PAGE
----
“If you were successful, somebody along the line gave you some help.  There was a great teacher somewhere in your life.  Somebody helped to create this unbelievable American system that we have that allowed you to thrive.  Somebody invested in roads and bridges.  If you’ve got a business — you didn’t  build that.  Somebody else made that happen.  The Internet didn’t get invented on its own.  Government research created the Internet so that all the companies could make money off the Internet.”

Now look at this scene from Atlas Shrugged – a scene where a government “official” is stating that the smart industrialist Hank Rearden somehow doesn’t deserve credit for inventing the metal he invented.

From Atlas Shrugged:

“He didn’t invent iron ore and blast furnaces, did he?”

“Who?” 

“Rearden. He didn’t invent smelting and chemistry and air compression. He couldn’t have invented his Metal but for thousands and thousands of other people. His Metal! Why does he think it’s his? Why does he think it’s his invention? Everybody uses the work of everybody else. Nobody ever invents anything.”

She said, puzzled, “But the iron ore and all those other things were there all the time. Why didn’t anybody else make that Metal, but Mr. Rearden did?”

Looking at Obama’s comments, he loves to talk about roads and bridges.  Is that what Obama believes is the reason people are successful?  Because the country invested in roads and bridges? A lot of countries have roads and bridges – so what?  What Obama fails to grasp is that it’s is smart, competent people that make the world a better place not only for themselves but for virtually everybody.   It’s not because their country invested in roads – hell North Korea has roads, Venezuela has roads.

The absolutely amazing thing about Atlas Shrugged is that no matter what decade you’re in, it reads like it comes straight from today’s headlines – and today more than ever unfortunately.  The good news?  At the end of the book when the government has completely screwed everything up they finally realize that the only way to set things straight again is to get out of the way and let competent individuals forge the new path (again).  It’s a mentality shift that some have made and some other haven’t.   In December 2011 I wrote a piece here on how we should be grateful for entrepreneurs instead of casting them as somehow the bad guys sticking it to everyone else.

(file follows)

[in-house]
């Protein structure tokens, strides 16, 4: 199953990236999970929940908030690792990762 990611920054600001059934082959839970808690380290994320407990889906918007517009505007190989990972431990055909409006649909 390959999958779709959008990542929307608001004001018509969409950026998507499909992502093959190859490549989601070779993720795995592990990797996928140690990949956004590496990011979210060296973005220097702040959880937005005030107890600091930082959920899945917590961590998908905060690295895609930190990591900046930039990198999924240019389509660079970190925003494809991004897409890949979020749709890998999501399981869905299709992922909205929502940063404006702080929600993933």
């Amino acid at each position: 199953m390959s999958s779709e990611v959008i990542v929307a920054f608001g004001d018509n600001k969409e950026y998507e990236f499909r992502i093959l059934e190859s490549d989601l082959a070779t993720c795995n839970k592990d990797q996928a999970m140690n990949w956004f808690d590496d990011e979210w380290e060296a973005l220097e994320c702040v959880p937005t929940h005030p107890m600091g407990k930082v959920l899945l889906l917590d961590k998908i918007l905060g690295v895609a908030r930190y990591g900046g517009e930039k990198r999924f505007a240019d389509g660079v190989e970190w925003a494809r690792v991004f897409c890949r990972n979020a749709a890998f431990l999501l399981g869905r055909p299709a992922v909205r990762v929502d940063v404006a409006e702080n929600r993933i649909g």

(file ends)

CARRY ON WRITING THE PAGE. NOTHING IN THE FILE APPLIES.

Sticking with the “mentality shift” theme, there are two movies worth checking out before the election that shed light on the realities of the day – the first (2016 Obama’s America) dives into why Obama thinks the way he does and how he sees his mission as President to “fundamentally change the United States of America” by essentially realigning the USA in the world.  The second (Runaway Slave) deals with the black experience in America after almost 50 years of Democratic party allegiance.

2016 Obama’s America

 

Runaway Slave

I know a dentist that keeps copy of Atlas Shrugged on his front desk where the patients check in.  The deal he offers his patients is that they can take the book for free on the condition that they pass it on to someone else after they’ve read it.

Ayn Rand Spirit

Made it to the art-deco Atlas statue in NYC at Rockefeller Center just before twilight to snap this shot with the blue sky, chromed bronze, and orange backlight.  I’m a big fan of Ayn Rand’s Atlas Shrugged and of course the image of Atlas on the cover of that book is hard not to think of when standing in this spot in New York City.  Sales of this masterpiece refuse to slow down decades after it was printed.

Atlas Shrugged is coming…

Yesterday the US Congress passed the “bailout” bill for well over $700 Billion.  This was a very bad idea and a ominous way to solve this matter.  Socialism never works.  Leave this matter to the private sector.  At some point the producers of this world will get tired of being treated so poorly.

This reminds me of Ayn Rand’s incredible book ‘Atlas Shrugged‘ where the producers of our society decided to remove themselves from the collectivized society that completely and disrespectfully took advantage of their brains and ability.  It was a lesson of who really needs who and what happens when the smart and competent decide willingly to simply stop producing.  The book is arguably the best book I have ever read (it’s a toss up between that and “The End of Faith” by Sam Harris).  The ultimate result of the novel shows the collapse of society until the government comes back to the producers of the world, led by the the protagonist John Galt, begging them to get things rolling again.  The response was “get government out of the way” and we’ll come back.

It reminded me also of why so much of this country relates to the VP Nominee Sarah Palin who herself in the Vice Presidential debate on Oct 2, 2008 said “Government is not the solution and needs to get out of the way“.  She is right on that.

Apparently the Atlas Shrugged movie is in the works.  Excellent.

Atlasshrugged